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The use of social network analysis and technology acceptance
models to support enterprise-wide technology implementations
Information System (IS) implementations are a risky business with studies showing only a 16% 29% success rate. This research explores the use of social capital to support technology
implementations. This research brings together two distinct bodies of knowledge: social
network analysis and technology acceptance models, in order to better understand the
relationship between social capital and technology acceptance. The first aspect of the research
looks at social network centrality and influence measures as an alternative means to measure
social influence in the UTAUT model. The social influence construct has proven to be
inconsistent in past research. An individual’s decision to adopt a new technology is influenced
by their social context or the informal social network within which they work. The social capital
of others influences their attitudes and decision to adopt a new technology. Social Capital, as
measured through social network analysis, could be substituted for the social influence construct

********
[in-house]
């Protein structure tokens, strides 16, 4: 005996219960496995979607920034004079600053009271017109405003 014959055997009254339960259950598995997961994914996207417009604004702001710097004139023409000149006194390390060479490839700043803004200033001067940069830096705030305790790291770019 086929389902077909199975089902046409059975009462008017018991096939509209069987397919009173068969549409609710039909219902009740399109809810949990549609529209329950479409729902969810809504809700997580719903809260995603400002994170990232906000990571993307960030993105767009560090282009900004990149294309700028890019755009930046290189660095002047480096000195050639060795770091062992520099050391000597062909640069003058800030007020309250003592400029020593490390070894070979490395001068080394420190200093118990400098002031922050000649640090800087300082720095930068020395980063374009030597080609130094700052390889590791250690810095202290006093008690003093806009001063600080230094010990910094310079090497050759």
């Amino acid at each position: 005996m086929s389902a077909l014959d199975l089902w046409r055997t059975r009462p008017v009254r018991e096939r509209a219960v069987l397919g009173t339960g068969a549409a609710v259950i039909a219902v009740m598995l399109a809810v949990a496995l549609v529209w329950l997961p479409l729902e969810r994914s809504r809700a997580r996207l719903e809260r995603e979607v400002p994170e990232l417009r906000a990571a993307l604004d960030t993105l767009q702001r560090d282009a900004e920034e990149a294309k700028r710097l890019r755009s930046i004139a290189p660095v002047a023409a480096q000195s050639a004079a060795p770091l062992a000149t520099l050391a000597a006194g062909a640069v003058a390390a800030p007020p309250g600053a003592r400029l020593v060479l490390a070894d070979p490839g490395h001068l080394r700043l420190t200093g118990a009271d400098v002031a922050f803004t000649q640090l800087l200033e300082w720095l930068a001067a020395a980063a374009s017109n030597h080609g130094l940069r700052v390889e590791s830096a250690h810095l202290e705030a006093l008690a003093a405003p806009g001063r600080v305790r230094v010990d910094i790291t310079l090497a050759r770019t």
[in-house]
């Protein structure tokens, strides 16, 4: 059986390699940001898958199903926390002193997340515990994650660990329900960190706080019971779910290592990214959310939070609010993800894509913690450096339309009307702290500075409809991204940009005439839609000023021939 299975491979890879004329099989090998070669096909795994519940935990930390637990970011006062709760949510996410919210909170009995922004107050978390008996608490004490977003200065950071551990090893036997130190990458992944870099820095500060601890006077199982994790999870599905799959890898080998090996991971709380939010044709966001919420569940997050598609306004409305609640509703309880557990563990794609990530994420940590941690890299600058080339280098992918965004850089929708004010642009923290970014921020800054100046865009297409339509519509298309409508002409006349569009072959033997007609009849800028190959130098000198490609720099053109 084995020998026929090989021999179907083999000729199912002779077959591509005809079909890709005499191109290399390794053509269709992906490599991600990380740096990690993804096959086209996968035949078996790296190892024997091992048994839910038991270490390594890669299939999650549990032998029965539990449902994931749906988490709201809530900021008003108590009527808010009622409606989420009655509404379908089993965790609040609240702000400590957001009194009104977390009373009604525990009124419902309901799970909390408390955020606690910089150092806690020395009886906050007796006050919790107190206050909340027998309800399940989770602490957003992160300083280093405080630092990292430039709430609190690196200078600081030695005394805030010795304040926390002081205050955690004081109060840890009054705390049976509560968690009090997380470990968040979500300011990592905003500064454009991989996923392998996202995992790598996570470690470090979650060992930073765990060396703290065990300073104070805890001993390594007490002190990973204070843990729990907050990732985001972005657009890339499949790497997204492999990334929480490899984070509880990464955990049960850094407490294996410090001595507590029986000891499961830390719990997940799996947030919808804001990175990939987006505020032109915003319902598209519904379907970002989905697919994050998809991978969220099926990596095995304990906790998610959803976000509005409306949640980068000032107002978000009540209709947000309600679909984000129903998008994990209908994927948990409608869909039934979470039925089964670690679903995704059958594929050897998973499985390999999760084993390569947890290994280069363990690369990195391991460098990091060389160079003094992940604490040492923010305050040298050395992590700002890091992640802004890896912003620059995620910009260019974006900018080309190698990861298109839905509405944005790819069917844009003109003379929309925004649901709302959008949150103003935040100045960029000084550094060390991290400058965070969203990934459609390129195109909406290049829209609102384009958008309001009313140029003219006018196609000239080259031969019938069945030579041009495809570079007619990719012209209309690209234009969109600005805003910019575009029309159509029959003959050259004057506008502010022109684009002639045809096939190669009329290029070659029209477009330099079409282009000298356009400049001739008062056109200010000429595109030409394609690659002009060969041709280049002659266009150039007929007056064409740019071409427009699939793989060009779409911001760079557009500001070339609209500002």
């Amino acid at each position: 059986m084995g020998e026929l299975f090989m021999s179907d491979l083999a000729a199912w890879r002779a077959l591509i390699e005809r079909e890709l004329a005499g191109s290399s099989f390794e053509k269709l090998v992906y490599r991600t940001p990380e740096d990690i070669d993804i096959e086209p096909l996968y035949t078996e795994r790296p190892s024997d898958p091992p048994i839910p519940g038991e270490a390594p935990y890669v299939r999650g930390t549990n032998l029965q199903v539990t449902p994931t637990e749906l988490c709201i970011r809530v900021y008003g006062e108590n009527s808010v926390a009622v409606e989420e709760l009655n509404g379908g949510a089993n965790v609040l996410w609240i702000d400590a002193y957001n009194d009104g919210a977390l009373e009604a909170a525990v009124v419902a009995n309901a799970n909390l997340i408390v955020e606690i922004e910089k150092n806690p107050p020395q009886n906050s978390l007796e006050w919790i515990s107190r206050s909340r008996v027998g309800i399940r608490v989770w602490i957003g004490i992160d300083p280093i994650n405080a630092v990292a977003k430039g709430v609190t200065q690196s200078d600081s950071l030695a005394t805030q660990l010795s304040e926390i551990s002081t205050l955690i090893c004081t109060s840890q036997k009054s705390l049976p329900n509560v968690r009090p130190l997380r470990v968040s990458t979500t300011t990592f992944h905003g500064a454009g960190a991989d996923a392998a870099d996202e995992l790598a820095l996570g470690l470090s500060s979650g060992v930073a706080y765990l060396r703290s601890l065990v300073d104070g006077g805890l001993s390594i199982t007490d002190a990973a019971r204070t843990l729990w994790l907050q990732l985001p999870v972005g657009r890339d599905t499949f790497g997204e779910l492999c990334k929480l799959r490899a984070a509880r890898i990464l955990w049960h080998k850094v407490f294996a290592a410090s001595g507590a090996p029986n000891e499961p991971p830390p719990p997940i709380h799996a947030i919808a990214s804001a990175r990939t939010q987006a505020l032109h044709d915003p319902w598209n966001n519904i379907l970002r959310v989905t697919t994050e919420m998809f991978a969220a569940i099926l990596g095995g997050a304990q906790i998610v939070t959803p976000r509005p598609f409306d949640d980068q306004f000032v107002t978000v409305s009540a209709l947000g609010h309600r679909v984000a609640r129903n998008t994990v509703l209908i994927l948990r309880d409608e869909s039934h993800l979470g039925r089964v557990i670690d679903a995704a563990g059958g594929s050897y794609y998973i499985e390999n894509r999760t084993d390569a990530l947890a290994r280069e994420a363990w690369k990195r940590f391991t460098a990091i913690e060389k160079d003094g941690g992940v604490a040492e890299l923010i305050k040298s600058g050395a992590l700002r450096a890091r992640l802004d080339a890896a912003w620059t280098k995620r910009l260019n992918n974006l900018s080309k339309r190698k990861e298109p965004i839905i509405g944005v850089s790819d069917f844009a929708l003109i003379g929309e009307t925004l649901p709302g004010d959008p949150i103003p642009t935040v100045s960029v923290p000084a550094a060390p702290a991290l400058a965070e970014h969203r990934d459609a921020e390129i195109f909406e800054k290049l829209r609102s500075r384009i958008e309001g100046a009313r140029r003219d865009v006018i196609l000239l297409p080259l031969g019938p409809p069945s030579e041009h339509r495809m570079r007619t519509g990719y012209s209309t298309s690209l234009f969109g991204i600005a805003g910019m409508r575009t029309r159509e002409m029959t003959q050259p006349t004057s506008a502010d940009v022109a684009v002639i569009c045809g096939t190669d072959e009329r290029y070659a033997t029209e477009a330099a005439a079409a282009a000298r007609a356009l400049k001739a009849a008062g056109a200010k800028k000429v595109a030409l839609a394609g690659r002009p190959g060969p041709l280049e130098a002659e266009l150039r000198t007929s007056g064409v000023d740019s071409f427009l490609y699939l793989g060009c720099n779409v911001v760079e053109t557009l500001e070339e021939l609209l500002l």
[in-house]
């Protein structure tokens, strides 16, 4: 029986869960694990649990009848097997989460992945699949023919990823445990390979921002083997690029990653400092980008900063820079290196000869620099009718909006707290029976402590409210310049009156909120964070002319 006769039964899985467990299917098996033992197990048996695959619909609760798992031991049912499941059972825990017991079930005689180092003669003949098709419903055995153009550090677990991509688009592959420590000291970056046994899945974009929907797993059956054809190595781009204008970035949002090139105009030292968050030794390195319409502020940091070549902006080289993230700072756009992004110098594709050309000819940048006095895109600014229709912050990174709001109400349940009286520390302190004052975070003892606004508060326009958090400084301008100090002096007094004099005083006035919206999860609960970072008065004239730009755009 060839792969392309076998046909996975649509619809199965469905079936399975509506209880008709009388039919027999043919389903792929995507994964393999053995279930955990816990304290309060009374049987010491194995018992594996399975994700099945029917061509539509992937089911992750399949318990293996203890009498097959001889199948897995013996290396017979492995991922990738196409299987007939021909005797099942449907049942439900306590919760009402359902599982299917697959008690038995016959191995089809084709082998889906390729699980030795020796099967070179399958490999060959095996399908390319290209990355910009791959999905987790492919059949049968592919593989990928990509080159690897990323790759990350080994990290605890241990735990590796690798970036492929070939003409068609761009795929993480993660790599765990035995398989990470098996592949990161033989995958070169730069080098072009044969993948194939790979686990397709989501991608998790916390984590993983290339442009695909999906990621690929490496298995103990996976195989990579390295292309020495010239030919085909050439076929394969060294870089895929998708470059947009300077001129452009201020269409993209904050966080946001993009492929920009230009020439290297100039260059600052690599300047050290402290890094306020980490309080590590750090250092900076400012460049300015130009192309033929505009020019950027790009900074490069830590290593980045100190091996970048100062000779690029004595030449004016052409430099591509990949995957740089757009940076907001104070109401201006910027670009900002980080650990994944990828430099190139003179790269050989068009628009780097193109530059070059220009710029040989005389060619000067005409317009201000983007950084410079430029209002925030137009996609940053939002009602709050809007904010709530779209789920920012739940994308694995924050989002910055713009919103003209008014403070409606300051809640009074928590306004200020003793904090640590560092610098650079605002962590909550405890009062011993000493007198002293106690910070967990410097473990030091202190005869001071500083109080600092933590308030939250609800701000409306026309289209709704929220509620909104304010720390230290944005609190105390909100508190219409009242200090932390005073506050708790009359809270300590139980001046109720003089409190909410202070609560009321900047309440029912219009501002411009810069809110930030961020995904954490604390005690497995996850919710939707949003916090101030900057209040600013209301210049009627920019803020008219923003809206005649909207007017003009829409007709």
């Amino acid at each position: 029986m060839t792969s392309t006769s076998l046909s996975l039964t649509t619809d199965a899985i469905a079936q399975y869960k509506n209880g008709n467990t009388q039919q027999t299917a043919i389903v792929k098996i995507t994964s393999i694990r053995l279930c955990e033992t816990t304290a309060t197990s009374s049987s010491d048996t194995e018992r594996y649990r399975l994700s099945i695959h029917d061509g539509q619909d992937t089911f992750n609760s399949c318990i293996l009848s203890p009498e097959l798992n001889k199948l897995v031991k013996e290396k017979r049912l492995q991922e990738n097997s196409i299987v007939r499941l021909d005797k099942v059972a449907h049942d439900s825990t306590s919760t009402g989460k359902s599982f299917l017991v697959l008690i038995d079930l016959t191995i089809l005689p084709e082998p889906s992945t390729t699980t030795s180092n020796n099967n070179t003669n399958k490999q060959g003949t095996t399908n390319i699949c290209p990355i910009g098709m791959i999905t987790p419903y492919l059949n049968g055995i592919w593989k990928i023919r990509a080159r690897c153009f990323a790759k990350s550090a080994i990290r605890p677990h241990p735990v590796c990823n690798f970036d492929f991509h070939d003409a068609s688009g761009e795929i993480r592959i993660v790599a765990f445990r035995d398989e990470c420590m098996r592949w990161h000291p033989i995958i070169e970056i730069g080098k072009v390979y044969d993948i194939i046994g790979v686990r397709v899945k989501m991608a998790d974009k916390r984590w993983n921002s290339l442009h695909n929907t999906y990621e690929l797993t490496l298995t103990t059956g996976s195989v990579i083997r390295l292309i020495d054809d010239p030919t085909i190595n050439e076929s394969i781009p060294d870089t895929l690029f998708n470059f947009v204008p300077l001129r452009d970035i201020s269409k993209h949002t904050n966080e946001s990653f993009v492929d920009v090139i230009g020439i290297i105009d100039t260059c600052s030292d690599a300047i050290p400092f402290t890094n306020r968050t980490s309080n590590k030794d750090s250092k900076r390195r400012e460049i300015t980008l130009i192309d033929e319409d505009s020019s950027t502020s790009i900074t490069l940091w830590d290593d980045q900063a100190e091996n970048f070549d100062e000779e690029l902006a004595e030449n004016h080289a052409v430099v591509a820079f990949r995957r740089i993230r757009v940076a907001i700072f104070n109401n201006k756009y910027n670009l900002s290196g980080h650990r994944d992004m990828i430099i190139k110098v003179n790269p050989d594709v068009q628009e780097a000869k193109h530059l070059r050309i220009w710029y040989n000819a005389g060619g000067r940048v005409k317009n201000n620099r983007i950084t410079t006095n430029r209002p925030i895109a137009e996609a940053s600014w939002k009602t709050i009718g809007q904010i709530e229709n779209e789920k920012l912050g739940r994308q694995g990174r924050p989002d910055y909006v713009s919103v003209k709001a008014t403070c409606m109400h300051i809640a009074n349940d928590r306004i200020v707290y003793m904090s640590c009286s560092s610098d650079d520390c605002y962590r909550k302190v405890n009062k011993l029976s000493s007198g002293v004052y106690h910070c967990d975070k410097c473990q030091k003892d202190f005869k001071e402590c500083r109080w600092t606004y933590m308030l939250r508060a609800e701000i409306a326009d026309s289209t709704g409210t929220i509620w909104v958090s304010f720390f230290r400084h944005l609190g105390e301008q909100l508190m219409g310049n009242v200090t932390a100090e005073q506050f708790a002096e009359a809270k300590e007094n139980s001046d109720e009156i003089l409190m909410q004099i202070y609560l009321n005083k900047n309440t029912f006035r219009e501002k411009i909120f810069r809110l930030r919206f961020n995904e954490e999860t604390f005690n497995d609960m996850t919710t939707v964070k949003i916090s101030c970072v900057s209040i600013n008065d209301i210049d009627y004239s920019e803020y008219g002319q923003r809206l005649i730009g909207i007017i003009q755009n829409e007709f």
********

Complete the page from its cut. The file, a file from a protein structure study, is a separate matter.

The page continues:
of the UTAUT model. Two revised UTAUT models are developed and tested as propositions for
this research. The second aspect of this research uses social capital measures to inform the
creation of a Community of Practice (CoP) to support a Finance Management System
implementation in a higher education organization. SNA can be used to gain an understanding
of the social network and how individuals with high social capital can be identified. There is
growing evidence that CoP support successful organizational change initiatives but it is less clear
how CoP membership might be agreed. SNA provides an evidence-based approach to CoP
formation. The IS implementation cases described in the paper demonstrate an innovative
approach to IS implementation grounded in social capital and technology acceptance research
that add to the body of knowledge in both theory and practice.